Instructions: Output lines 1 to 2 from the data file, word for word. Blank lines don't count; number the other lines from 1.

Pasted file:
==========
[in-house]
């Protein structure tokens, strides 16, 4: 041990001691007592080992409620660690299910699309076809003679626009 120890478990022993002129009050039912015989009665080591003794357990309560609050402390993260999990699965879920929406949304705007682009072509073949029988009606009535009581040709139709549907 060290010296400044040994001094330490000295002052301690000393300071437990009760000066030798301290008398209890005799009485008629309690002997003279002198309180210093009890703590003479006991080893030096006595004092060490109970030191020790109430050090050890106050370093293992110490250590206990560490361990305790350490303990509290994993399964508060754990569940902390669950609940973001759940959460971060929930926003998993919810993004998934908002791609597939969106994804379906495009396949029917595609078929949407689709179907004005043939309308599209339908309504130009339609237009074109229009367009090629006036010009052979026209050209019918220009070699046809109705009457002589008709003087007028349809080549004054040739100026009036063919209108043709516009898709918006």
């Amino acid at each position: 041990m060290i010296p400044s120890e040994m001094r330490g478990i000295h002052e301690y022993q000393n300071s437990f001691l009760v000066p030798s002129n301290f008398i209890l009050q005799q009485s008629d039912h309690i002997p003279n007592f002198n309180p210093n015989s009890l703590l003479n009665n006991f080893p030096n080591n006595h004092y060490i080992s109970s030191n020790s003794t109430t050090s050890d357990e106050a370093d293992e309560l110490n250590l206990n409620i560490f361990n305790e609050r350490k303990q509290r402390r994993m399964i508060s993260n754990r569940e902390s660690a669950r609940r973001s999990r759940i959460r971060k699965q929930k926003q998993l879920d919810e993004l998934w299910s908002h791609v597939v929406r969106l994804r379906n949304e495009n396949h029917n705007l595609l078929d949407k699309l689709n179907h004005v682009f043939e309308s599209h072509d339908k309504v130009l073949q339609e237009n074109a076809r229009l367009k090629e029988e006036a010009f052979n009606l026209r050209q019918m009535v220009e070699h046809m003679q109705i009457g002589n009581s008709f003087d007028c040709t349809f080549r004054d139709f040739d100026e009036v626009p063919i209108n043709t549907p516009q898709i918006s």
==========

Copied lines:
[in-house]
């Protein structure tokens, strides 16, 4: 041990001691007592080992409620660690299910699309076809003679626009 120890478990022993002129009050039912015989009665080591003794357990309560609050402390993260999990699965879920929406949304705007682009072509073949029988009606009535009581040709139709549907 060290010296400044040994001094330490000295002052301690000393300071437990009760000066030798301290008398209890005799009485008629309690002997003279002198309180210093009890703590003479006991080893030096006595004092060490109970030191020790109430050090050890106050370093293992110490250590206990560490361990305790350490303990509290994993399964508060754990569940902390669950609940973001759940959460971060929930926003998993919810993004998934908002791609597939969106994804379906495009396949029917595609078929949407689709179907004005043939309308599209339908309504130009339609237009074109229009367009090629006036010009052979026209050209019918220009070699046809109705009457002589008709003087007028349809080549004054040739100026009036063919209108043709516009898709918006």